Time: In the evening of the 14th day and the 15th day of the tenth lunar month.
Place: In the yards of the pagodas or of the residents’ houses, Ngo boat race in the Maspero River (Soc Trang City).
Objects of worship: Moon deity.
Characteristics: Moon worshipping ceremony, floating lights on the river, Ngo boat race.
Participators: The Khmer people in the South, the Chinese, and the Vietnamese.
Ooc-Om-Bok Festival is a religious service that worships the moon deity of the Khmer minority group and prays for good luck, happiness, good weather, and bumper crops. The festival is usually held when the dry season begins and rice is ripening on the fields.
The Moon-worshipping ceremony takes place on the evening of 14th of the lunar month before the moon goes to the top. The ceremony is held in the yards of the pagoda or of residents’ houses. People erect bamboo poles with a crossbar on which they decorate with flowers and leaves. Below is a table of offerings that include green rice flakes, potatoes, bananas, coconuts, grapefruits, oranges, and cakes. People sit on the ground with crossed legs, clasping their hands before the altar and look up the Moon. An old master of ceremonies says his prayers, asks the moon deity to receive the offerings and bless people with the best.
After the ceremony, the elders ask the children of the house sit flatly on the ground with crossed legs before the altar. The elders then take a handful of green rice, feed each child and ask them what they wish while clapping their backs. If the children answer the question clearly and politely, all the best will come to them that year.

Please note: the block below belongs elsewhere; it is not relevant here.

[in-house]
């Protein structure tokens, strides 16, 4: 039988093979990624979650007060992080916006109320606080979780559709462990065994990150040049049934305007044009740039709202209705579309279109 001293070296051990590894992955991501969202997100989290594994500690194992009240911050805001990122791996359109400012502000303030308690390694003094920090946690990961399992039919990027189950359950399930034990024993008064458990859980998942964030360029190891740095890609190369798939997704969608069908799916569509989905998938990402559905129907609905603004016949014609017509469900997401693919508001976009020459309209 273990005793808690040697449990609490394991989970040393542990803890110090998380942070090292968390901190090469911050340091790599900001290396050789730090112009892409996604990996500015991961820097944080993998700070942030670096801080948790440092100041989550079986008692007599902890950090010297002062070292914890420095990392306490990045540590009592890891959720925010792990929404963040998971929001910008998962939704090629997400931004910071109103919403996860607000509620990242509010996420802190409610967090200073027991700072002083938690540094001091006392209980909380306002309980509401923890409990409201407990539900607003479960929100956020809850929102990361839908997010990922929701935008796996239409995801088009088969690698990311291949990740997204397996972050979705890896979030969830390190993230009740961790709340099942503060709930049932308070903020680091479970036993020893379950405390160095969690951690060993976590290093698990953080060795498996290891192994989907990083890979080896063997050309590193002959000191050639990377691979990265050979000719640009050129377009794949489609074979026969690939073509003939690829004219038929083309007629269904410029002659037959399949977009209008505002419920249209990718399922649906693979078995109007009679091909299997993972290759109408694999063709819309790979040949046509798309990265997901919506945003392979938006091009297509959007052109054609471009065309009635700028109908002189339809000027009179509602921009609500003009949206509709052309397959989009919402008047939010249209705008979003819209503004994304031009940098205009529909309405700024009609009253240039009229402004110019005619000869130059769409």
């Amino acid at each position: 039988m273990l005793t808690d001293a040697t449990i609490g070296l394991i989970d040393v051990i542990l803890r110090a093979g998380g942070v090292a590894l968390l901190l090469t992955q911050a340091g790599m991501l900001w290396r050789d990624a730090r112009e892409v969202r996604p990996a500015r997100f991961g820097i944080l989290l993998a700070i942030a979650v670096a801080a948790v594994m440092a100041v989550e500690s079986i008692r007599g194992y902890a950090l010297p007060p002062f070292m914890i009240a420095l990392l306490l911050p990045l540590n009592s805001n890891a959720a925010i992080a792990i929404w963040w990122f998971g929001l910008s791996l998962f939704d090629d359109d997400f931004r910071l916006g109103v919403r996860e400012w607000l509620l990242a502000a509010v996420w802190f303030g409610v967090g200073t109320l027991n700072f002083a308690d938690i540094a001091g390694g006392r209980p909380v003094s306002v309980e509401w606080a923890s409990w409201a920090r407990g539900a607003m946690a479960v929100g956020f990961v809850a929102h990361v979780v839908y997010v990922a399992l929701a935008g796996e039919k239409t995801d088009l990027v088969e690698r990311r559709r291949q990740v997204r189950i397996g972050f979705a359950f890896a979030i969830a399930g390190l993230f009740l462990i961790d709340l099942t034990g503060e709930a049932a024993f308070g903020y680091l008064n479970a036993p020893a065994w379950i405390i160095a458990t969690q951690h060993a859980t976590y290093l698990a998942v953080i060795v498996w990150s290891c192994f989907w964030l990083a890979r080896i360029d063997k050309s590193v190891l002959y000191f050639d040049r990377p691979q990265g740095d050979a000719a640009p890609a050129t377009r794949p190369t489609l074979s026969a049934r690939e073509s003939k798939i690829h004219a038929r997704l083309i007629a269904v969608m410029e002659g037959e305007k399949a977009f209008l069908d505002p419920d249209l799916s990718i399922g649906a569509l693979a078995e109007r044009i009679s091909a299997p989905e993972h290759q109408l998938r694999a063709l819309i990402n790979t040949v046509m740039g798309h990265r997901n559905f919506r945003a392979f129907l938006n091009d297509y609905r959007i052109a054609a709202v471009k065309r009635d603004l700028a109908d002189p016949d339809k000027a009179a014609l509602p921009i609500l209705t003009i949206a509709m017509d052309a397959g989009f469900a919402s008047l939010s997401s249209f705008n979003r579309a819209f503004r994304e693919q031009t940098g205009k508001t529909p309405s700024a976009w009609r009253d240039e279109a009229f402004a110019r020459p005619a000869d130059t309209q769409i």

After that, people enjoy the offerings together, and children play games or dance and sing in the moonlight. Anyone who visits the Khmer’s houses on this occasion will be tasted Cớm dẹp (a kind of young sticky rice).
At the pagodas of the Khmer people, locals hold paper-lanterns releasing into the sky and putting on the rivers. The custom of releasing flying lights and floating lights is believed to sweep away the darkness, impure and sadness from the village. Many traditional activities of the Khmer are organized on the evening of 14th.
Ngo boat race: The day after the Moon-worshipping ceremony is the Ngo boat race. Prior to going to the race, people often hold the thanksgiving ceremony and feast participants in the competition. Race teams include a healthy and experienced young man who carefully selected from the beginning. Each team has beautiful costumes and same-color hats.
There are tens of boats representing the pagodas or teams of many localities take part in the race. The organizers often divide the participant boat teams into two groups A and B. Group A often includes boats which had been ranked in the previous season. Group B is the remaining boats. Ngu is (five tones) music, drums, gongs and chants from the race teams that are doing a warm-up make exciting a section of a river.
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